Trip Report Fishing the Last Mile First – Part II – Boats and Gear

Fishing the Last Mile First – Part II – Boats and Gear

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Typical Lightweight Sit-on-Top 12' Kayak - 44 pounds

Although at this point is it obvious that some type of kayak is required to Fish the Last Mile First, canoes and maybe personal pontoons might work in some waters, the kayak is the boat of choice. But not just any kayak. There are several considerations when choosing a kayak for Fishing the Last Mile First. One is weight. The lighter the kayak is, the easier it is to deal with on and off the water. Ideal weight range from 35-55 pounds. A 70 or 100 pound plus kayak would be difficult for a solo angler to handle in most typical Fishing the Last Mile First situations. Another is length. I’ve always found the 12’ kayaks to be the optimum length. Shorter kayaks are indeed more maneuverable but suffer from lack of storage. Longer kayaks are not as maneuverable and tend to weigh more. Plus a lack of maneuverability can be a serious issue on swift, narrow stream sections. A third consideration is storage. A Fishing the Last Mile First kayak is essentially a large floating tackle box where you store additional rods, gear, etc. Too little or ill-conceived storage options can significantly impact the angling experience. A final consideration is kayak style. Sit-on-Top (SOT) and hybrid styles are optimum as they allow rapid, unencumbered entry and exiting of the kayak. Sit-inside (SIN) kayaks are ill suited for the Fishing the Last Mile First as entering and exiting them is challenging in swift water conditions and they usually have poor storage options. Pedal drive type kayaks or kayaks with rudders are dangerous in shallow swift waters as the propellers or fins may drag on the bottom and could cause the kayak to flip or capsize.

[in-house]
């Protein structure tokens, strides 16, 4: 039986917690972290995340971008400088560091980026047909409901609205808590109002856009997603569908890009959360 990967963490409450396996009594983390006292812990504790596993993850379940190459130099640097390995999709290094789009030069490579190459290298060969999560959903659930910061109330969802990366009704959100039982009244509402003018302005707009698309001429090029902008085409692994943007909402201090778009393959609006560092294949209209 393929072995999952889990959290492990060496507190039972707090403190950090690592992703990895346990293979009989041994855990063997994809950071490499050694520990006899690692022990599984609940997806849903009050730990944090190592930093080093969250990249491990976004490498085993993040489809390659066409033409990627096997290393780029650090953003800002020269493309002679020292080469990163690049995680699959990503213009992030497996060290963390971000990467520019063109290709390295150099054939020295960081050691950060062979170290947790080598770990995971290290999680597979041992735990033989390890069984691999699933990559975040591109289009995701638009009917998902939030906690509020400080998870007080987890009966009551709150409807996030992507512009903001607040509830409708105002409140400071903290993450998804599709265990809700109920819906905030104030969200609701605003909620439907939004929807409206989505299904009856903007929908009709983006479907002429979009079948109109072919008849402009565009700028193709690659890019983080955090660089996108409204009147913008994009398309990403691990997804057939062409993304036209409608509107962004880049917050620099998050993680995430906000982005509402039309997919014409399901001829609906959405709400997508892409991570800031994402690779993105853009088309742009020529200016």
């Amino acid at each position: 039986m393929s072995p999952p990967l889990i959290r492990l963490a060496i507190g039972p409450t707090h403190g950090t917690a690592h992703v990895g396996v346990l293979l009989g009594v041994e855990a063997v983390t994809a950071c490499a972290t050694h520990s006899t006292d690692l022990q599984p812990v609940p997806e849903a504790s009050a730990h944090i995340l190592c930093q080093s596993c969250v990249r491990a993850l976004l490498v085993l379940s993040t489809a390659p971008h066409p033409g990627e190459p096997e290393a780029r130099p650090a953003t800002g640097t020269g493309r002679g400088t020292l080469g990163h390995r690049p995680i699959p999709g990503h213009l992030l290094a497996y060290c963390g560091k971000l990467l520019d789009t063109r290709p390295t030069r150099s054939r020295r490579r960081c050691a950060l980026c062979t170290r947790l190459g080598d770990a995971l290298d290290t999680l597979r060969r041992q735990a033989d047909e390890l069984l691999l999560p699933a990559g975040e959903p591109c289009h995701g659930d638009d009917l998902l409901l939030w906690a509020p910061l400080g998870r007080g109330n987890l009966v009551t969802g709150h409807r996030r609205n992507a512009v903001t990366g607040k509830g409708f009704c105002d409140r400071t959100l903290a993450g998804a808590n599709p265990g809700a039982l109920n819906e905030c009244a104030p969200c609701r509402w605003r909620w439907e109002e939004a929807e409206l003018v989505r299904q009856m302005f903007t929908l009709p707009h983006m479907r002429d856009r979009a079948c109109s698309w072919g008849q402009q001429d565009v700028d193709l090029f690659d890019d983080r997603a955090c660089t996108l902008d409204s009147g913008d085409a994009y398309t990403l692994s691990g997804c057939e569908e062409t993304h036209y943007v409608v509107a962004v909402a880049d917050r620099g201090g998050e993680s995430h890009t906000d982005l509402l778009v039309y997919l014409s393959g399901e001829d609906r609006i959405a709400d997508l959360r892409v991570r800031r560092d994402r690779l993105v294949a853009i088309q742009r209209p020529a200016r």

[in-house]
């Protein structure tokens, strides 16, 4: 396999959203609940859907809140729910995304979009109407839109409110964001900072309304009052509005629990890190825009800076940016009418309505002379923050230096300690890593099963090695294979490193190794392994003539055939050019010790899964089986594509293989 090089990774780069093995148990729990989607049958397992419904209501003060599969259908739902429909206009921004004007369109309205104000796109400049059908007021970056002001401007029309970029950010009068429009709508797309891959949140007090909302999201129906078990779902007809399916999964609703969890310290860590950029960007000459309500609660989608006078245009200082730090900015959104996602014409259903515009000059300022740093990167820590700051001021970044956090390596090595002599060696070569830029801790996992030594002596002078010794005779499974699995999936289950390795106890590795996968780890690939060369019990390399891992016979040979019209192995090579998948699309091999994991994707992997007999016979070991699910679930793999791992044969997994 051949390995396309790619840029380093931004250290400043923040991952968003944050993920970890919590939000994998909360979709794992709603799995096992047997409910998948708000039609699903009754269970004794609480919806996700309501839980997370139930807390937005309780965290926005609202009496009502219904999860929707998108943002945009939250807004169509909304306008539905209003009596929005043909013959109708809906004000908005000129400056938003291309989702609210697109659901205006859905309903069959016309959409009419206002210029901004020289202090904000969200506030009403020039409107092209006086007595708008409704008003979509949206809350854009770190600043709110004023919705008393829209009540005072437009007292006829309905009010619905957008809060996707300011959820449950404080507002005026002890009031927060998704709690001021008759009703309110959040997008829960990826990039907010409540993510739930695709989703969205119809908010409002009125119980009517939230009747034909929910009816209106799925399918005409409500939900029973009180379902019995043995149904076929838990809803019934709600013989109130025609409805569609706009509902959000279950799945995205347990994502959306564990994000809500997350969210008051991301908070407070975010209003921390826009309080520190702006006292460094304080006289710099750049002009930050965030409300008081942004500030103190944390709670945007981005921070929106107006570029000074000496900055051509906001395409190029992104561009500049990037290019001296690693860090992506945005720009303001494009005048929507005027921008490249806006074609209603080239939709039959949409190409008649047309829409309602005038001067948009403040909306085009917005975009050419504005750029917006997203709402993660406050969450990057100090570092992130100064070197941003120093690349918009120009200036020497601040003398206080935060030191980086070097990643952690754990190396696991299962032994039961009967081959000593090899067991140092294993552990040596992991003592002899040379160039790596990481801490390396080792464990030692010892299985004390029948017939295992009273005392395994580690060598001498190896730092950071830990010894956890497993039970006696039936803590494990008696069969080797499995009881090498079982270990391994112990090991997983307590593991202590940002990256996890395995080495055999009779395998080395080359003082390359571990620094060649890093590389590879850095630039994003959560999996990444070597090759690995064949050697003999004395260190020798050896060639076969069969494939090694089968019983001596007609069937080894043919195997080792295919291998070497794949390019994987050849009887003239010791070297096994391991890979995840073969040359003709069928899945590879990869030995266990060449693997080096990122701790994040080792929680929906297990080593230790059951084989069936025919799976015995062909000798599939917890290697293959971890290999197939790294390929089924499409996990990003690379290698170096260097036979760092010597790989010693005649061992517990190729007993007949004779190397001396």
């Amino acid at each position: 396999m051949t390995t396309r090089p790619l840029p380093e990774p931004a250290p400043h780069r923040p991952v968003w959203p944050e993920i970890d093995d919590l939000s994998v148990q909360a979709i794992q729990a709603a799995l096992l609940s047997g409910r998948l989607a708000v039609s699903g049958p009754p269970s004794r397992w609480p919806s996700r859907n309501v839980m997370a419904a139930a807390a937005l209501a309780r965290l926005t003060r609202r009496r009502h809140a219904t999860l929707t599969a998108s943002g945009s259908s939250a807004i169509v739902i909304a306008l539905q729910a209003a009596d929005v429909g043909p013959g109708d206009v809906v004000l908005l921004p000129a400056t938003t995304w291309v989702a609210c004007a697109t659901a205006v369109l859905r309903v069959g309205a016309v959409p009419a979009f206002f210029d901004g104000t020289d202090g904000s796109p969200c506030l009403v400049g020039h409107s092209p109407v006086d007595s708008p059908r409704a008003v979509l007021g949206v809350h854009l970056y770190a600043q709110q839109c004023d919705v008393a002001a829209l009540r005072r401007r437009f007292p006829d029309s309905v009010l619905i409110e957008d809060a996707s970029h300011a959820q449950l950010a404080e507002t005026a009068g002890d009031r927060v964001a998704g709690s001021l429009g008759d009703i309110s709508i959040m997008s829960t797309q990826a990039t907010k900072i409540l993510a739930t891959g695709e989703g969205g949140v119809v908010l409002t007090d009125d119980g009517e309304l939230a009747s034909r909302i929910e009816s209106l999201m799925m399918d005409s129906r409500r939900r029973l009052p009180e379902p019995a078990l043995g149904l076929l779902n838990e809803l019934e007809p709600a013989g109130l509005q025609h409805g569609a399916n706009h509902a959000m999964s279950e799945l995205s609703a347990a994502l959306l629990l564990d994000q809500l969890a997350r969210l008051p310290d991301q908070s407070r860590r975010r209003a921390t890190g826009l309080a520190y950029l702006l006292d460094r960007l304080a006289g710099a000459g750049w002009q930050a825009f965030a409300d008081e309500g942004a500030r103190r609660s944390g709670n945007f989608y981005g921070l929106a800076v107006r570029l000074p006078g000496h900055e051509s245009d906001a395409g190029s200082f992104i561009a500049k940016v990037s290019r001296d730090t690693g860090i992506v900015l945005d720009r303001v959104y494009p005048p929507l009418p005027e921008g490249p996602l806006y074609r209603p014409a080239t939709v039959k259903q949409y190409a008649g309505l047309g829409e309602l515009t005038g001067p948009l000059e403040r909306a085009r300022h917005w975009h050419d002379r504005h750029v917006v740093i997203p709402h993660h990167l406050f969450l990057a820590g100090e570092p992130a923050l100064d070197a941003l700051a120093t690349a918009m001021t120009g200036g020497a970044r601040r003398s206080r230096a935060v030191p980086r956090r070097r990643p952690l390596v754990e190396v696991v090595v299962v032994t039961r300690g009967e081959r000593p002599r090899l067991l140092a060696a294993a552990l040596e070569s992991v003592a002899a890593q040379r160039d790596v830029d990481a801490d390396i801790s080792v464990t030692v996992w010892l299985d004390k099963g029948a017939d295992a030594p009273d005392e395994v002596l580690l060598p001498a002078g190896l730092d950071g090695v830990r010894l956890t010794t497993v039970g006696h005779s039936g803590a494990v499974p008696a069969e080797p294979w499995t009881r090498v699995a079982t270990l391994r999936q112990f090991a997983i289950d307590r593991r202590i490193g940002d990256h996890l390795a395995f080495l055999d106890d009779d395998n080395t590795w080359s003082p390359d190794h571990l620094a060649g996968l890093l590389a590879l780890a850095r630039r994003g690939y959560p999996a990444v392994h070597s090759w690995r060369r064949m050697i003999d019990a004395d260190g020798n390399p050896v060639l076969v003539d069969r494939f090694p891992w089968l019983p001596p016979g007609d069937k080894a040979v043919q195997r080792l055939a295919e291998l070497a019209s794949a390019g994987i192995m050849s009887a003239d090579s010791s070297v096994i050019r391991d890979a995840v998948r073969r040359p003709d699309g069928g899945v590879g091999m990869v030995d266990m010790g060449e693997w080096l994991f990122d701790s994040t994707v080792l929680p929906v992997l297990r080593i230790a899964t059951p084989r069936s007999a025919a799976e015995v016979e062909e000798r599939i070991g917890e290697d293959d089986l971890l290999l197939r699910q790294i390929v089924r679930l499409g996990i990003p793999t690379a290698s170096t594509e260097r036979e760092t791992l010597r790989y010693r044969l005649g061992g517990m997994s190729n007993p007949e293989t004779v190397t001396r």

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Sit Inside Kayak ill-suited for Fishing the Last First



View attachment A big Tackle Box.mp4
The Kayak Becomes Just a Big Tackle Box
Once you have a kayak that you intend to use for Fishing the Last Mile First, the first step is to apply a strong, secure tether to the bow of the boat. I learned how to tether a kayak from the saltwater flats world where wading flats with kayak trailing behind you was a pretty common in the early 2000s. Tethers need to be constructed of high quality 520 paracord or equivalent in either ¼” or 5/16” diameters. The 5/16” is my preference as the larger diameter is more durable and the required knots don’t chinch up too tight. The configuration of the bow of the kayak determines how the tether is attached to the boat, but it should be attached with at least two points of contact. Merely tying a rope to the front handle of the kayak may seem convenient but invites wear and breakage. Tethers are connected to the angler with a large loop around the waist formed with three half hitches. The knots when wet slide easily. This allows the tether to be donned quickly and removed quickly if necessary. The length of the tether when around the angler’s waist should be at least one foot longer than the length of the boat. This allows the angler to reach the stern of the boat while attached to access gear stored there or dislodge the stern from an obstruction.